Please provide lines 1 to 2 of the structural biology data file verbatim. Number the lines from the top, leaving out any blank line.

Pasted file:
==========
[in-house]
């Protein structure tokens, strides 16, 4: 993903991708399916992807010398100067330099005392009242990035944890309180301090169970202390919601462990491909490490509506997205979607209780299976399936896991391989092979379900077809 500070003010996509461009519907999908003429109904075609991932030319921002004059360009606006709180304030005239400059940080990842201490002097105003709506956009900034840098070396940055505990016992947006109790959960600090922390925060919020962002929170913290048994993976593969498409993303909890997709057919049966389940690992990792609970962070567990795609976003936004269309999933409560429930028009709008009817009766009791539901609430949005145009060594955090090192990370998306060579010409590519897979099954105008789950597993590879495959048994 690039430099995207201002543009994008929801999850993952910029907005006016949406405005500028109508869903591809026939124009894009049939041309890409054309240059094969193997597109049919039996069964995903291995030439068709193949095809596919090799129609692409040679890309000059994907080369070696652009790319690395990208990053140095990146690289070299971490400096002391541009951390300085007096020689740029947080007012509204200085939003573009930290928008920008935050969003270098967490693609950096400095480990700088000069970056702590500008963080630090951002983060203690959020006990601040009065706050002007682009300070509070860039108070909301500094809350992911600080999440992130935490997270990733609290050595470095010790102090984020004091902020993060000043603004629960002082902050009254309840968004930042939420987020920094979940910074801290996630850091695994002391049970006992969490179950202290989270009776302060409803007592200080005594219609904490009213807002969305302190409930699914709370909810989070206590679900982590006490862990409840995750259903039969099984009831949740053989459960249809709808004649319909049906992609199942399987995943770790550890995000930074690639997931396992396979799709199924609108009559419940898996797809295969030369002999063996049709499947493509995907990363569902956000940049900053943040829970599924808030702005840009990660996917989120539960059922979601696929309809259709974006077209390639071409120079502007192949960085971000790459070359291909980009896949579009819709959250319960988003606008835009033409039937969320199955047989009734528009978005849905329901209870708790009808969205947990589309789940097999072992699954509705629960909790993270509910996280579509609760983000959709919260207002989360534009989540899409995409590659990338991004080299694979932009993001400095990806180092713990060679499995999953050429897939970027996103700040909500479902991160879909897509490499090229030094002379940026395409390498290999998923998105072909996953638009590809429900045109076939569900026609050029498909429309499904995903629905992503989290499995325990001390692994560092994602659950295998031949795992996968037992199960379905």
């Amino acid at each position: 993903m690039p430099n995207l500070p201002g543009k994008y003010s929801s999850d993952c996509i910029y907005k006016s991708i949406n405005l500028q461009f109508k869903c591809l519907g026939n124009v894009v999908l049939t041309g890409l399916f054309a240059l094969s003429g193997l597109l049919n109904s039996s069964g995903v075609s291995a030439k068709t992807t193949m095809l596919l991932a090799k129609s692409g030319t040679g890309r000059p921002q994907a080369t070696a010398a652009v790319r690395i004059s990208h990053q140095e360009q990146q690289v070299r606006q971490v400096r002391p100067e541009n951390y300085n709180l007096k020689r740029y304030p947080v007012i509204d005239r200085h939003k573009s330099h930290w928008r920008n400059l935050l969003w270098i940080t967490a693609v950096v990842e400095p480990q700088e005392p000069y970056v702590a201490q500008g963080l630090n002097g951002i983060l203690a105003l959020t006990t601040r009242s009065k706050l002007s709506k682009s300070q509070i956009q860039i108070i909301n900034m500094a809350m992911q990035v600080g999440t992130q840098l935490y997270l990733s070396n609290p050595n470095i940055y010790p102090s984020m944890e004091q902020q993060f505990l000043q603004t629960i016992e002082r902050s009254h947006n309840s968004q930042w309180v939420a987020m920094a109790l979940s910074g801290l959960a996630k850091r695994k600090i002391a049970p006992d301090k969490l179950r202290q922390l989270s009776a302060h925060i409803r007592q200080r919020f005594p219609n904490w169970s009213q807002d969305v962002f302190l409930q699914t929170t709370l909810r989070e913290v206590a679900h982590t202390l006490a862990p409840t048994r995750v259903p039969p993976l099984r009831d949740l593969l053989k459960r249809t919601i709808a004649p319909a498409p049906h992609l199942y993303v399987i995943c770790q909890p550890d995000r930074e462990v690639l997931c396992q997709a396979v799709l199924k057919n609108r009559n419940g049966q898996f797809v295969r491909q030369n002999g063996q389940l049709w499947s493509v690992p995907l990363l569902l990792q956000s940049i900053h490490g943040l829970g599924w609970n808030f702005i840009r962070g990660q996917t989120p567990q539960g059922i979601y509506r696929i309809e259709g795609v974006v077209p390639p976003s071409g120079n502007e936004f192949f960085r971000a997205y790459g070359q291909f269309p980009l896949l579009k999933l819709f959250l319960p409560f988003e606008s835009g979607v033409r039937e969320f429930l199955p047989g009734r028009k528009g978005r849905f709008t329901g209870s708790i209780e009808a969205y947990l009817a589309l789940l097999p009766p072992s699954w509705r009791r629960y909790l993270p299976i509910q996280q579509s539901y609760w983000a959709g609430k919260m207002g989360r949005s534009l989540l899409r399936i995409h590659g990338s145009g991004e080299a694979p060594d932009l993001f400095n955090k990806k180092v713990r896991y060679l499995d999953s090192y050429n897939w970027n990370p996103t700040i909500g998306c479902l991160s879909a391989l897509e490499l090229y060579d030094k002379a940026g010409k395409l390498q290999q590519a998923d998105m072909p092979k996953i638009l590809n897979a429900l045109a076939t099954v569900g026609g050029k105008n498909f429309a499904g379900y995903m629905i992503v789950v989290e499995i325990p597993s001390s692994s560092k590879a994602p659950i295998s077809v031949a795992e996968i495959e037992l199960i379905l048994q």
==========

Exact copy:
[in-house]
């Protein structure tokens, strides 16, 4: 993903991708399916992807010398100067330099005392009242990035944890309180301090169970202390919601462990491909490490509506997205979607209780299976399936896991391989092979379900077809 500070003010996509461009519907999908003429109904075609991932030319921002004059360009606006709180304030005239400059940080990842201490002097105003709506956009900034840098070396940055505990016992947006109790959960600090922390925060919020962002929170913290048994993976593969498409993303909890997709057919049966389940690992990792609970962070567990795609976003936004269309999933409560429930028009709008009817009766009791539901609430949005145009060594955090090192990370998306060579010409590519897979099954105008789950597993590879495959048994 690039430099995207201002543009994008929801999850993952910029907005006016949406405005500028109508869903591809026939124009894009049939041309890409054309240059094969193997597109049919039996069964995903291995030439068709193949095809596919090799129609692409040679890309000059994907080369070696652009790319690395990208990053140095990146690289070299971490400096002391541009951390300085007096020689740029947080007012509204200085939003573009930290928008920008935050969003270098967490693609950096400095480990700088000069970056702590500008963080630090951002983060203690959020006990601040009065706050002007682009300070509070860039108070909301500094809350992911600080999440992130935490997270990733609290050595470095010790102090984020004091902020993060000043603004629960002082902050009254309840968004930042939420987020920094979940910074801290996630850091695994002391049970006992969490179950202290989270009776302060409803007592200080005594219609904490009213807002969305302190409930699914709370909810989070206590679900982590006490862990409840995750259903039969099984009831949740053989459960249809709808004649319909049906992609199942399987995943770790550890995000930074690639997931396992396979799709199924609108009559419940898996797809295969030369002999063996049709499947493509995907990363569902956000940049900053943040829970599924808030702005840009990660996917989120539960059922979601696929309809259709974006077209390639071409120079502007192949960085971000790459070359291909980009896949579009819709959250319960988003606008835009033409039937969320199955047989009734528009978005849905329901209870708790009808969205947990589309789940097999072992699954509705629960909790993270509910996280579509609760983000959709919260207002989360534009989540899409995409590659990338991004080299694979932009993001400095990806180092713990060679499995999953050429897939970027996103700040909500479902991160879909897509490499090229030094002379940026395409390498290999998923998105072909996953638009590809429900045109076939569900026609050029498909429309499904995903629905992503989290499995325990001390692994560092994602659950295998031949795992996968037992199960379905």